Mario Dumont no longer looks like the premier-in-waiting

ADQ leader's famous political instincts seem to have failed him

Climat politique au Québec

In less than a year, Mario Dumont has gone from being a premier-in-waiting courted by powerful businessmen to being perceived as a political weather vane.
The less-than-flattering "weather-vane" or "girouette" taunt came courtesy of Jean Charest and his Liberal troops. They've been using the word for months, along with every synonym in the French language. It took a while but it did catch on.
Since "girouette" was ruled non-parliamentary by the speaker of the National Assembly, the popular political humour show Infoman held a contest to find every other way the Liberals and the Péquistes could say the same thing without being overruled.

In another ratings-getter, Radio-Canada's Laflaque created an animated Dumont character with a simpleton's laugh, whose trademark is to switch opinions on a dime when someone disagrees with him. And guess what? Last week, the Dumont character ended up tied to a weather vane on the roof of a barn. Subtle? No. Effective? Yes, if you go by the polls.
This Wednesday, a CROP-La Presse poll showed that the Action démocratique has gone from its 31-per-cent support in the 2007 election to 24 per cent. Among francophones, the news was worse. The Parti Québécois stood at 41 per cent, the Liberal Party at 23 per cent, and the ADQ was barely ahead of the Liberals at 26 per cent.
When asked who would make the best premier, Pauline Marois still led with 35 per cent. But the unloved Charest now trailed her with 31 per cent, leaving Dumont, leader of the official opposition, at only 22 per cent. For the moment, Dumont is no longer seen as the premier in-waiting. Marois is.
Worst still for the ADQ were the numbers on the question of whom voters trust the most to defend Quebec's interest. Marois stood at 35 per cent and the very federalist Charest was at a surprisingly high 32 per cent.
Dumont was behind at only 21 per cent. That's a slap in the face to the leader of a party with an autonomist plank and that spearheaded the whole debate on reasonable accommodation.
While Charest has distanced himself from the prime minister, whose fortunes in the polls have been wavering in Quebec, Dumont made two tactical errors: He got too close to Stephen Harper and he continues to be unable to criticize anything the prime minister does. To be seen as too subservient to Ottawa is not exactly a winning card among Quebec voters.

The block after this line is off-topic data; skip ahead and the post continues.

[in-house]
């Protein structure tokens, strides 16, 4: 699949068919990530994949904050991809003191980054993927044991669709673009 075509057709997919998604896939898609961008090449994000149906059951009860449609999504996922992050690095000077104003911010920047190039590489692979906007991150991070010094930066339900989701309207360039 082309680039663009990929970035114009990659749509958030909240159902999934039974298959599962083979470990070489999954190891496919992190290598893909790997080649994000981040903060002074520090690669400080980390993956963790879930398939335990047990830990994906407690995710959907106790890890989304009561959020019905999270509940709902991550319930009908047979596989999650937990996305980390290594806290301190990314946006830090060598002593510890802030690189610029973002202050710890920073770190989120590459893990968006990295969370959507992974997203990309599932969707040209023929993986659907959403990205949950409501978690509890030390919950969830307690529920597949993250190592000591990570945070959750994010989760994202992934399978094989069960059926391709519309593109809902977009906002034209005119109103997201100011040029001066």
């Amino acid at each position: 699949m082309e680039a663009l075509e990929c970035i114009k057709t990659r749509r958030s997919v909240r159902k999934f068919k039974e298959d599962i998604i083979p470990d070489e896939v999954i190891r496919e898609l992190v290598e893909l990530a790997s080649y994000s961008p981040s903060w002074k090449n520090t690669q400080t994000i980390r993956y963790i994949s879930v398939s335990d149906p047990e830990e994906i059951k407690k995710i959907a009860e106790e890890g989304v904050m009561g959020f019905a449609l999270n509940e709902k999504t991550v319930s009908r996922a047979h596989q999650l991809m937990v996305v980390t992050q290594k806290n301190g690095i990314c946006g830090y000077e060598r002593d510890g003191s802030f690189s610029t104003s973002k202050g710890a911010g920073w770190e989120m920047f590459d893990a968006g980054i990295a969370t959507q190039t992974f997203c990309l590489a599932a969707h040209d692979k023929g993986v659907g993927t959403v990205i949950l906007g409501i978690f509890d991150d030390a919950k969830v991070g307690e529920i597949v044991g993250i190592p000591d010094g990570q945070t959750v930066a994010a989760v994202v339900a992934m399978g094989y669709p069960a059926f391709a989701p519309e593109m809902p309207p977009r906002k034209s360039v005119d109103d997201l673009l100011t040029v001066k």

A lot has been written about the obvious weaknesses of Dumont's caucus - another major factor in the ADQ's drop in support.
The bottom line is that this caucus has made a disappointing official opposition, and made the more experienced PQ look more like the real government in-waiting.
On the resurging language issue, although Dumont has asked some pertinent questions on the declining francization of newcomers, unlike Marois, he has failed so far to propose any tightening of Bill 101. And that could be a problem for Dumont.
The CROP poll showed that 59 per cent of respondents opposed Marois's bill on two-tiered Quebec citizenship for newcomers. But a massive 80 per cent said that if the PQ is elected, it would have the mandate to strengthen the status of the French language.
Although things can change, the ADQ is experiencing the reverse of the last election when it benefited from getting the votes of a number of Péquistes who couldn't stomach André Boisclair, as well as Liberals who no longer trusted Charest.
But with Marois's return, Charest's shaping up and Dumont's mistakes and lack of concrete proposals, it is Dumont who has disappointed a growing number of voters. This allowed Charest and Marois to recoup some of the supporters they had lost to the ADQ.
Last fall, a book titled L'instinct Dumont was published. Many Adéquistes must be wondering where this instinct has gone. And they must be praying hard for it to come back in time for the next election.
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